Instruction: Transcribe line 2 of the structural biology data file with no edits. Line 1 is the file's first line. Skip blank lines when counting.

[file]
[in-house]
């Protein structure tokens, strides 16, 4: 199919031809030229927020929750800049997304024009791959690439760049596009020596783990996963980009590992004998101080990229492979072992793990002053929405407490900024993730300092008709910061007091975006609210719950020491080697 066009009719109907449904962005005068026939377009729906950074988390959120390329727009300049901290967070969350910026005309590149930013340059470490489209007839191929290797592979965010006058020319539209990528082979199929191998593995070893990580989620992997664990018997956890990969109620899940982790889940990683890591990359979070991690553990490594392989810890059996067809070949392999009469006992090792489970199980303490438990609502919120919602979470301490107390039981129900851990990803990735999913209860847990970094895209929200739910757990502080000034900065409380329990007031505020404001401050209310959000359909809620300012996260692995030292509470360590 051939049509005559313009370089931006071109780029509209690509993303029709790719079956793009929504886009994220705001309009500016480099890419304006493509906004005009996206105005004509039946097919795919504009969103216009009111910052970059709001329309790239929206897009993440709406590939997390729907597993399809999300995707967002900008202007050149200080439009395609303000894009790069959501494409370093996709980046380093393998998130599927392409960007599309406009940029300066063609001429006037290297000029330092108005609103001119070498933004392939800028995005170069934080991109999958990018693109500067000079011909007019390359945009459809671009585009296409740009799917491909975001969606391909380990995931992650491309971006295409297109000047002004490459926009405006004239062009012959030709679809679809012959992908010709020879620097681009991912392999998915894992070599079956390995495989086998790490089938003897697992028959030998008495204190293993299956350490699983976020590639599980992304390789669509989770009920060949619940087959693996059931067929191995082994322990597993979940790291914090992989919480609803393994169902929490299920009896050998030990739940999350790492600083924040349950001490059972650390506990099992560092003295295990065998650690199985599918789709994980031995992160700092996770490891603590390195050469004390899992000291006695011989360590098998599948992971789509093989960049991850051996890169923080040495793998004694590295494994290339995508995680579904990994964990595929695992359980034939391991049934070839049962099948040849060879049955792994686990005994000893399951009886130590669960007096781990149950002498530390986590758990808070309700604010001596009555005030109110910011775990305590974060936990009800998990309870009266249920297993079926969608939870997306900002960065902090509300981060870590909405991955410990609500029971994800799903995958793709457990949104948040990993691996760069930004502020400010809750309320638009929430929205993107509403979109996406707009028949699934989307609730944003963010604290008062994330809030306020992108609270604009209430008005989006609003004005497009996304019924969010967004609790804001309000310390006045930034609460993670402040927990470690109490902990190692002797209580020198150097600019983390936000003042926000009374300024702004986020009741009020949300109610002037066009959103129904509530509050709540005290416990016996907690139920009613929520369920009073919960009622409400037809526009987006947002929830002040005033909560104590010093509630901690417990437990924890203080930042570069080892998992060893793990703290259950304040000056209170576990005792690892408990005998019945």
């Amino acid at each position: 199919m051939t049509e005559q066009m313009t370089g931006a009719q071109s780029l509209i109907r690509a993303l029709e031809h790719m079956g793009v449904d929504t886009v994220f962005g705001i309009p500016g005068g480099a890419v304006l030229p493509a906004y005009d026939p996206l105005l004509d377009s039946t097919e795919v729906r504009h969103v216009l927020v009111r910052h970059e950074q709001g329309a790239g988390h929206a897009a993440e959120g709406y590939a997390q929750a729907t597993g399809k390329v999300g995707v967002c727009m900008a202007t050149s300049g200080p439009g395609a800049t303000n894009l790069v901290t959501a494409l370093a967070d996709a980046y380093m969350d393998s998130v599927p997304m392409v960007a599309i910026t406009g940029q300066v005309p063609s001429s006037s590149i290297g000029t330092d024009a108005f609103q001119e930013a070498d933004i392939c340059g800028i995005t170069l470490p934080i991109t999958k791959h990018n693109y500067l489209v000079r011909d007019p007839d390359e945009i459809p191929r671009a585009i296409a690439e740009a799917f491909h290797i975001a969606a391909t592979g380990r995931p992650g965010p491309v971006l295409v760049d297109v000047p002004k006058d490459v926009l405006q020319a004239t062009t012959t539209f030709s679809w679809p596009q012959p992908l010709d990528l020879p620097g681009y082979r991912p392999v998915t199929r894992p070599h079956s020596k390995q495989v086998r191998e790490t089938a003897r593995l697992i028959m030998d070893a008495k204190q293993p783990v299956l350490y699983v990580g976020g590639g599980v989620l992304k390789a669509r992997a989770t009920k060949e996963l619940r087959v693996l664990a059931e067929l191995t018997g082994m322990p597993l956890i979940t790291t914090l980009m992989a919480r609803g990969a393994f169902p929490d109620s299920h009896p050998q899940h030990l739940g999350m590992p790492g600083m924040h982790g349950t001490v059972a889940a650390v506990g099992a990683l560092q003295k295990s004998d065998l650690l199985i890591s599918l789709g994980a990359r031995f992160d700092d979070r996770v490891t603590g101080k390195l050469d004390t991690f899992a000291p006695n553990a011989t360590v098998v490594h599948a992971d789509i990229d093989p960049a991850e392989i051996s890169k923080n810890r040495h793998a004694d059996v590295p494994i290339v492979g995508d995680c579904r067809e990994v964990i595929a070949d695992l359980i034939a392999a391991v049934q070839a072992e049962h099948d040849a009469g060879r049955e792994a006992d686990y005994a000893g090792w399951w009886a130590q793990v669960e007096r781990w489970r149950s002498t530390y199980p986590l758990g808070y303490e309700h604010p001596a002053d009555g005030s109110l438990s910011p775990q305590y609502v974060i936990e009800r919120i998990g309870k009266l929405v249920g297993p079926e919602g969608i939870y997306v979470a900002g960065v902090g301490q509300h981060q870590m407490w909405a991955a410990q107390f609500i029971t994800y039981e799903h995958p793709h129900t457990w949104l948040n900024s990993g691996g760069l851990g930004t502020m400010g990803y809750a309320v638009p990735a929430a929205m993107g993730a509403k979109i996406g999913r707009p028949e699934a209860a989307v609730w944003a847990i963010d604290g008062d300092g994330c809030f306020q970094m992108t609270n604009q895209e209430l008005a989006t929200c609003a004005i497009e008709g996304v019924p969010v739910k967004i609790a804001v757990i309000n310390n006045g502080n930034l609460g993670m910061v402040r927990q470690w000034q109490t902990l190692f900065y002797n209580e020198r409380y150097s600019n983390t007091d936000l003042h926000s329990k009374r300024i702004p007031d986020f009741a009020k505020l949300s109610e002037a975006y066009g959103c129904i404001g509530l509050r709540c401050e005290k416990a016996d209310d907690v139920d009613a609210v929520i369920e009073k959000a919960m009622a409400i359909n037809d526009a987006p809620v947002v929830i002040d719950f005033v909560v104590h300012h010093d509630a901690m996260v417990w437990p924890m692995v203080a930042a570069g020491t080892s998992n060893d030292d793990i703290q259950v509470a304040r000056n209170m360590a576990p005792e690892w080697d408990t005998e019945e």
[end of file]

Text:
């Protein structure tokens, strides 16, 4: 199919031809030229927020929750800049997304024009791959690439760049596009020596783990996963980009590992004998101080990229492979072992793990002053929405407490900024993730300092008709910061007091975006609210719950020491080697 066009009719109907449904962005005068026939377009729906950074988390959120390329727009300049901290967070969350910026005309590149930013340059470490489209007839191929290797592979965010006058020319539209990528082979199929191998593995070893990580989620992997664990018997956890990969109620899940982790889940990683890591990359979070991690553990490594392989810890059996067809070949392999009469006992090792489970199980303490438990609502919120919602979470301490107390039981129900851990990803990735999913209860847990970094895209929200739910757990502080000034900065409380329990007031505020404001401050209310959000359909809620300012996260692995030292509470360590 051939049509005559313009370089931006071109780029509209690509993303029709790719079956793009929504886009994220705001309009500016480099890419304006493509906004005009996206105005004509039946097919795919504009969103216009009111910052970059709001329309790239929206897009993440709406590939997390729907597993399809999300995707967002900008202007050149200080439009395609303000894009790069959501494409370093996709980046380093393998998130599927392409960007599309406009940029300066063609001429006037290297000029330092108005609103001119070498933004392939800028995005170069934080991109999958990018693109500067000079011909007019390359945009459809671009585009296409740009799917491909975001969606391909380990995931992650491309971006295409297109000047002004490459926009405006004239062009012959030709679809679809012959992908010709020879620097681009991912392999998915894992070599079956390995495989086998790490089938003897697992028959030998008495204190293993299956350490699983976020590639599980992304390789669509989770009920060949619940087959693996059931067929191995082994322990597993979940790291914090992989919480609803393994169902929490299920009896050998030990739940999350790492600083924040349950001490059972650390506990099992560092003295295990065998650690199985599918789709994980031995992160700092996770490891603590390195050469004390899992000291006695011989360590098998599948992971789509093989960049991850051996890169923080040495793998004694590295494994290339995508995680579904990994964990595929695992359980034939391991049934070839049962099948040849060879049955792994686990005994000893399951009886130590669960007096781990149950002498530390986590758990808070309700604010001596009555005030109110910011775990305590974060936990009800998990309870009266249920297993079926969608939870997306900002960065902090509300981060870590909405991955410990609500029971994800799903995958793709457990949104948040990993691996760069930004502020400010809750309320638009929430929205993107509403979109996406707009028949699934989307609730944003963010604290008062994330809030306020992108609270604009209430008005989006609003004005497009996304019924969010967004609790804001309000310390006045930034609460993670402040927990470690109490902990190692002797209580020198150097600019983390936000003042926000009374300024702004986020009741009020949300109610002037066009959103129904509530509050709540005290416990016996907690139920009613929520369920009073919960009622409400037809526009987006947002929830002040005033909560104590010093509630901690417990437990924890203080930042570069080892998992060893793990703290259950304040000056209170576990005792690892408990005998019945």